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AWADmail Issue 485

A Compendium of Feedback on the Words in A.Word.A.Day and Other Tidbits about Words and Language

From: Anu Garg (words at wordsmith.org)
Subject: Interesting stories from the net

How Babies Sort Out Language
The New York Times

Little Free Libraries Allow Neighbors to Share Books and a Bit of Themselves

From: Elio Schaechter (mschaech sunstroke.sdsu.edu)
Subject: picaresque
Def: 1. Of or relating to humorous or satiric fiction describing, in a series of episodes, the adventures of a roguish hero. 2. Of or relating to rogues or scoundrels.

Placing picaresque among the negative words does not ring entirely true. The term picaro ranges in meaning from scoundrel to someone who is clever, astute (in Italian, he would be called furbo, like Puccini's Gianni Schicchi). Picaros of all sorts are often admired in the Spanish-speaking world -- they get away with a lot. And rogues and scoundrels can be looked up to in the Anglophone world as well.

Elio Schaechter, San Diego, California

Email of the Week - (Sponsored by Have a Ball Marriage Jar! - Yes, you can buy me love.)

From: Gill Collingwood (gill.collingwood googlemail.com)
Subject: Miasma
Def: 1. Noxious emissions: smoke, vapors, etc., especially those from decaying organic matter. 2. An oppressive or unpleasant atmosphere.

Thie word miasma reminded me of what is probably the only time a song was rewritten in the light of new scientific knowledge: They Might be Giants rewrote their song Why Does The Sun Really Shine? (The Sun is a Mass of Incandescent Gas) -- it became Why Does The Sun Shine? (The Sun is a Miasma of Incandescent Plasma, with new lyrics to match.

Gill Collingwood, Warrington, UK

From: Kiko Denzer (potlatch cmug.com)
Subject: miasma

For a stunning story about the scientific footwork that went into finally disproving the theory that cholera was due to miasma, see The Ghost Map: The Story of London's Most Terrifying Epidemic -- and How It Changed Science, by Stephen Johnson, about the Broad St. Cholera epidemic of 1854.

Kiko Denzer, Blodgett, Oregon

From: Naomi Dement (naomidem xtra.co.nz)
Subject: Miasma

A perfect example of miasma is from the present oil spill from the container ship Rena off Tauranga in New Zealand. Up to 300 tons of oil is washing up on the surfing beaches. The smell is so nauseous that people cleaning up the oil are wearing masks and those living nearby are keeping their windows shut.

Naomi Dement, Levin, New Zealand

From: Tom Priestly (tpriestl shaw.ca)
Subject: Negative Words

Your hunch (that there are more negative words in the English language than positive ones) is supported by two rough measures. First: the frequency with which "un-" words occur, as measured by Google hits: "unsweet" gets 311,000 and "unsour" gets 64,500 (the bad : good ratio is about 5:1). Other ratios: "ungood : unbad" - about 6:1 (but skewed by George Orwell, probably); "unbeautiful : unugly" - 11.5:1 (but skewed by a recent hit song); and "unkind : uncruel" - 12.5:1. One other is way off the scale, as would probably be expected: "unhappy : unsad" is 261 : 1. The second measure is using Roget's International Thesaurus: there are 197 adjectives listed as synonyms for "unpleasant" and almost exactly half that number, 96, adjectival synonyms for "pleasant".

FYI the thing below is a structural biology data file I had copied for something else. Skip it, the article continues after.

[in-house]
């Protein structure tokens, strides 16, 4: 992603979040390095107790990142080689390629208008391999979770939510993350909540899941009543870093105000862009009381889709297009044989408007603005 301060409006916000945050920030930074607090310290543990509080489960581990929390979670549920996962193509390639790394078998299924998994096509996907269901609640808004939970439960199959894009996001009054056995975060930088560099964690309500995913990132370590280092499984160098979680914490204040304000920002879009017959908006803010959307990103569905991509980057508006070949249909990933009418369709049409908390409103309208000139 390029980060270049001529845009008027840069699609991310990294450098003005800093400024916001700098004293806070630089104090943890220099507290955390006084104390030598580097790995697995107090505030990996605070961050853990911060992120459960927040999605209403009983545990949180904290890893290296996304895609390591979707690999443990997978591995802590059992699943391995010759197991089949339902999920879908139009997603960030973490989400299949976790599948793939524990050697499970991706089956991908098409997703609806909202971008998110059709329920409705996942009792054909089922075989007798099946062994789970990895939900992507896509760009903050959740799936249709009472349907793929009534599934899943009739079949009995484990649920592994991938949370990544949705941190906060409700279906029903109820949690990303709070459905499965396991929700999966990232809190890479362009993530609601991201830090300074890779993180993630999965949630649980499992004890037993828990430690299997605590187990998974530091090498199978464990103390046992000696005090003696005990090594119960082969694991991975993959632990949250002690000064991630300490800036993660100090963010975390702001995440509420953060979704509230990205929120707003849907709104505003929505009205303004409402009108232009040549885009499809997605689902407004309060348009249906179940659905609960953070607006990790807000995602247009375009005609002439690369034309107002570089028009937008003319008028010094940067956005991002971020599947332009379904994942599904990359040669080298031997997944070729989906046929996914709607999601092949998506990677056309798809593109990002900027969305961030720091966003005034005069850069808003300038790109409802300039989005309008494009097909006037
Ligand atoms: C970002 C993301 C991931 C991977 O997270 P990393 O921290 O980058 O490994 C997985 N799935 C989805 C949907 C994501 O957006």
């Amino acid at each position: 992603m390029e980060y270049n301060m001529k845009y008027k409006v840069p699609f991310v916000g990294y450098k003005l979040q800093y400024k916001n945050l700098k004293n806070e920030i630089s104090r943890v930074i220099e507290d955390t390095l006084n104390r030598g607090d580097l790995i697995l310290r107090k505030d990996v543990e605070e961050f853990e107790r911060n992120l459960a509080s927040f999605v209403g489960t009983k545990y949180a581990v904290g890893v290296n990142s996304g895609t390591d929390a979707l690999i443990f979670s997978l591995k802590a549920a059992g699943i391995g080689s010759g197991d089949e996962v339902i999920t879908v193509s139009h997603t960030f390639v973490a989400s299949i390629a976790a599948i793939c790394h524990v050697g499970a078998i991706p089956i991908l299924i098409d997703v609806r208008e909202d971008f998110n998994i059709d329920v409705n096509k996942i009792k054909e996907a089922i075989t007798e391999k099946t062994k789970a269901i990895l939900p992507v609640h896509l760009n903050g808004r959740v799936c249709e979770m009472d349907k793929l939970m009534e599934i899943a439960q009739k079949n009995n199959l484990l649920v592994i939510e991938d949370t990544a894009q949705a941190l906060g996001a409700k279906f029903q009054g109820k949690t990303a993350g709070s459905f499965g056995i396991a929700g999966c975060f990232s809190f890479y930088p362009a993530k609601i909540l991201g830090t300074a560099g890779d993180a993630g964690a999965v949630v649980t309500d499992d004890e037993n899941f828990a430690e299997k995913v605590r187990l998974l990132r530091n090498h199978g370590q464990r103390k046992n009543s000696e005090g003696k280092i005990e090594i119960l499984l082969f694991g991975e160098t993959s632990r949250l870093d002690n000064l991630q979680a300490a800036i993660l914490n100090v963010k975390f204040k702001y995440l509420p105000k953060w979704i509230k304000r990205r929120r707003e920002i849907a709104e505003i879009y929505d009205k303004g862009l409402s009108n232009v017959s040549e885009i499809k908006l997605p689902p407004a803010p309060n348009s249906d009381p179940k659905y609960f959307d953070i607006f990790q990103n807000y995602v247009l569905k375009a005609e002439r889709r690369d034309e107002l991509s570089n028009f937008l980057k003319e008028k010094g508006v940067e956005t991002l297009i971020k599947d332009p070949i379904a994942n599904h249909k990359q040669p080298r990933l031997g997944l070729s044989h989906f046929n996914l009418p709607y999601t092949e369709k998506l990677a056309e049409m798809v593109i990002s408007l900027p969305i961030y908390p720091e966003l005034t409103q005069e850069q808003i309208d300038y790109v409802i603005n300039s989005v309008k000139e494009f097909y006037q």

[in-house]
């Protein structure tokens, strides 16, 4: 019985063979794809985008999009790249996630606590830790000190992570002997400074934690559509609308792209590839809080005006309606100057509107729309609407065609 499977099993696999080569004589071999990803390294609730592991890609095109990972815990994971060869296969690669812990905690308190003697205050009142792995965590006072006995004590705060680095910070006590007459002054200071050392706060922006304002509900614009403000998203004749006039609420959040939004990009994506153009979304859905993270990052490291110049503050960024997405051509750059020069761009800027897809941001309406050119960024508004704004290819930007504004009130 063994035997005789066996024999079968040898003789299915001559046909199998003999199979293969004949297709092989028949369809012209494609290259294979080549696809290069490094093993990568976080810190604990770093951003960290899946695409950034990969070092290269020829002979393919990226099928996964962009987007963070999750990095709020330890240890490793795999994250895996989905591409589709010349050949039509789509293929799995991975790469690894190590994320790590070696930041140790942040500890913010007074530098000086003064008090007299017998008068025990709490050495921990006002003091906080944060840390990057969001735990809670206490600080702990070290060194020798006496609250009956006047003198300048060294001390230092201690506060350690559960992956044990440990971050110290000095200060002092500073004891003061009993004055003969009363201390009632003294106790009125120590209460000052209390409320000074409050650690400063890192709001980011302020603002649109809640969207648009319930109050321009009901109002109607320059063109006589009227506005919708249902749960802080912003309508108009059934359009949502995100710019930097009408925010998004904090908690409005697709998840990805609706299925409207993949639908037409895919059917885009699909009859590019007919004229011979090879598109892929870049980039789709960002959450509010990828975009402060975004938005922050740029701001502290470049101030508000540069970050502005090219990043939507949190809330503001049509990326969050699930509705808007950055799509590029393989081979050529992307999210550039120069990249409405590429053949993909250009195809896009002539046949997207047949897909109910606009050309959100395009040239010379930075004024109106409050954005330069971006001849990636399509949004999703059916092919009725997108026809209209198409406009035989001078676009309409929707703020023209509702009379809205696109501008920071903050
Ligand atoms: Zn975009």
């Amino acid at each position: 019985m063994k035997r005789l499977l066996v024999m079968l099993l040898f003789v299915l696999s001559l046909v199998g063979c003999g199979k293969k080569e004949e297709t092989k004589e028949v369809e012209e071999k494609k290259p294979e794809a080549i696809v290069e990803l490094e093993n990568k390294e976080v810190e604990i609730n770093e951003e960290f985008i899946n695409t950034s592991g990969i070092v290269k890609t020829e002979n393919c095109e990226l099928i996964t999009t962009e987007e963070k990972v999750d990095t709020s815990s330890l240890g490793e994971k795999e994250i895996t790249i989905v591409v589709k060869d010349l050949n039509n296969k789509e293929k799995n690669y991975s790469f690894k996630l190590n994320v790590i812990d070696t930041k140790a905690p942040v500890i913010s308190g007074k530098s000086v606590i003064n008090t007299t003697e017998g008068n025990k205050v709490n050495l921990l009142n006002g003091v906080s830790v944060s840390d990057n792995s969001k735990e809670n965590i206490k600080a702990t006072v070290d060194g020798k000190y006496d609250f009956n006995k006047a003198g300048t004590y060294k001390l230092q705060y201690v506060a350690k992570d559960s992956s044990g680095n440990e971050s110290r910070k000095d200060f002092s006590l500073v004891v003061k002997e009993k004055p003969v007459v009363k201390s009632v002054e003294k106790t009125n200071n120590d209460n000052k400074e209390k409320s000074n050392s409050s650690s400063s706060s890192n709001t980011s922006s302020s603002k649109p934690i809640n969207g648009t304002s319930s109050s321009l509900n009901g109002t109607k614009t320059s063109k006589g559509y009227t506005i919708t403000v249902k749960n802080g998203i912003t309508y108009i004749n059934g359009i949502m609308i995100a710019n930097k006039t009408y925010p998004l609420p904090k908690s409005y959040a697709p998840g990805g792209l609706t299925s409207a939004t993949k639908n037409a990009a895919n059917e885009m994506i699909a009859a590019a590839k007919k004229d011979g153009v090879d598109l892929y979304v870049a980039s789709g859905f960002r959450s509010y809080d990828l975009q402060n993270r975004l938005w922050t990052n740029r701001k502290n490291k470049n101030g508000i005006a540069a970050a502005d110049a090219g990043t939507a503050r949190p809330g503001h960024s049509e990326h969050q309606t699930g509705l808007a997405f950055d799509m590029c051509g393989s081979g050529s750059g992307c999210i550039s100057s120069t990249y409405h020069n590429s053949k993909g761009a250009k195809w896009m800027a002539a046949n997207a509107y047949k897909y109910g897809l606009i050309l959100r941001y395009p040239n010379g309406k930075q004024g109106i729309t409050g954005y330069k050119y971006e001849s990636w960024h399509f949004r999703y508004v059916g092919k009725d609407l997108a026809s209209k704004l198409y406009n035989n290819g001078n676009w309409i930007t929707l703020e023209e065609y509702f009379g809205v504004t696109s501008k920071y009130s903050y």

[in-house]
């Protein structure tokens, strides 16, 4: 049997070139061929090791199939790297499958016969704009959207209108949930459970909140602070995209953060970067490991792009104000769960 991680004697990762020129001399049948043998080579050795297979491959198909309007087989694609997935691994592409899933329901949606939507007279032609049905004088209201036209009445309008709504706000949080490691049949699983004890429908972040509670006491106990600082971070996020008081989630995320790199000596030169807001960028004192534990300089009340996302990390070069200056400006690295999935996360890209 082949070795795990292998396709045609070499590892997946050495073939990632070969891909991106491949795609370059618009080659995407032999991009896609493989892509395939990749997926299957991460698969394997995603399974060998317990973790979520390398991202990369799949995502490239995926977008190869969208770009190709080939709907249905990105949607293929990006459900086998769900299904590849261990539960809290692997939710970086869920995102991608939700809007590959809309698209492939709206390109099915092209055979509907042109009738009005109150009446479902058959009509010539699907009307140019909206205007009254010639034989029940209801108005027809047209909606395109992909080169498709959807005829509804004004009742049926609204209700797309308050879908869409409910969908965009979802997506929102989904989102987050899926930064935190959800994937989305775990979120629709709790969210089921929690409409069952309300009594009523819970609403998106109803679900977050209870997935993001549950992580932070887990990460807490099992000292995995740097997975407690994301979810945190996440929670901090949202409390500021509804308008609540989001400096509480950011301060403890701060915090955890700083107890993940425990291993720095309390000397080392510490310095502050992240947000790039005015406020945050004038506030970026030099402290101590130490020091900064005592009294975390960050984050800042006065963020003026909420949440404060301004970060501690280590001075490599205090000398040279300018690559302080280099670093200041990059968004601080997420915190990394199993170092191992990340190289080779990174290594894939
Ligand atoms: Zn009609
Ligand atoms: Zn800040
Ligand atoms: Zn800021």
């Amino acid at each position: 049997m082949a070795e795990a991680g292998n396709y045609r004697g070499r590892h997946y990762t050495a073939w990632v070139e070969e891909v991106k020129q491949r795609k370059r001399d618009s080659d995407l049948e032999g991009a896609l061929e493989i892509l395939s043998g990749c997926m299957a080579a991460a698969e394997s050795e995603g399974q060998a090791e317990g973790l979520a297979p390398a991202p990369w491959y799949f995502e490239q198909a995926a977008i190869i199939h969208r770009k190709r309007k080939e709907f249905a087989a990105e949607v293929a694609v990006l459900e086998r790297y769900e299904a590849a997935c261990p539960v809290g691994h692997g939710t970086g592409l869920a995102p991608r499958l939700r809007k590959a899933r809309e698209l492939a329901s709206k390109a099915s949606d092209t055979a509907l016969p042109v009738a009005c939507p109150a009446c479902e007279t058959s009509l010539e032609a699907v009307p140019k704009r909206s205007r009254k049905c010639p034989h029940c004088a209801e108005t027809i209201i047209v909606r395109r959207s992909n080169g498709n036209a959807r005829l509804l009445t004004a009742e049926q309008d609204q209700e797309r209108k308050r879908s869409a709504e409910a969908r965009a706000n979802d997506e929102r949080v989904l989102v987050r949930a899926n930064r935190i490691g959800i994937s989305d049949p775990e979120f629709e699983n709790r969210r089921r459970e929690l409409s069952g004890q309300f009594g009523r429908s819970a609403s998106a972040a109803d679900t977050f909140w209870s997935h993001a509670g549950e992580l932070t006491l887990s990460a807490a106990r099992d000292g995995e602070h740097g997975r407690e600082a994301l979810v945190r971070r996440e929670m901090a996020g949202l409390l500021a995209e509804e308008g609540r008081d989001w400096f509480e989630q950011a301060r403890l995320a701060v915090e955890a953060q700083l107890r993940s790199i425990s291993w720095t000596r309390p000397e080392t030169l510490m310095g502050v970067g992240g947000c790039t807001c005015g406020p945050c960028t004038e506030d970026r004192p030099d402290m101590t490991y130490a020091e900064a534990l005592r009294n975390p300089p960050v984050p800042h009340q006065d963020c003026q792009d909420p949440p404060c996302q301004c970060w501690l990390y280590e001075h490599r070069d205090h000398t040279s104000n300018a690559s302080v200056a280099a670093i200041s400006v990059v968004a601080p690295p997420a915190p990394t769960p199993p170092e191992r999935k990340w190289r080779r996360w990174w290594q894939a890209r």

Tom Priestly, Edmonton, Canada

From: Markus Jahn (mail platypus-translations.de)
Subject: Negative words

This week's topic (negative words) reminded me of an oddity of the English language (and a similar phenomenon in German). Did you ever notice that most English words beginning with 'sl' have a negative connotation: slob, sloppy, slut, slang, sly, slick, etc.?

The German equivalent would be words beginning with schl, such as Schlampe, schludrig, schlecht, schlimm, etc.

Markus Jahn, Berlin, Germany

From: Cashman Kerr Prince (cprince wesleyan.edu)
Subject: disingenuous

Linguists talk about marked and unmarked words. Unmarked are the words that are the norm, and marked words are the exception; most feminine nouns with separate endings are marked words, dating from when a woman could not be, say, a poet, only a poetess.

I am reminded of this by word, disingenuous. We encounter this so much more often than ingenuous, the earlier word by some 50 years according to citations in the OED. (Disingenious, the frequent 17th century error for disingenuous, has largely disappeared, too). Disingenuous would seem to have become the unmarked word despite the addition of the negative prefix dis-; what does that say about our interpersonal interactions today?

Cashman Kerr Prince, Norwood, Massachusetts

From: Cevdet Suner (csuner2000 yahoo.co.uk)
Subject: more negative words in English...

Destroy for example. Russian word "stroy" means "to construct" obviously from the same Latin root. In English I have not encountered "stroy" but only its negative version.

Cevdet Suner, Istanbul, Turkey

I have studied it often, but I never could discover the plot. -Mark Twain, author and humorist, on dictionary (1835-1910)

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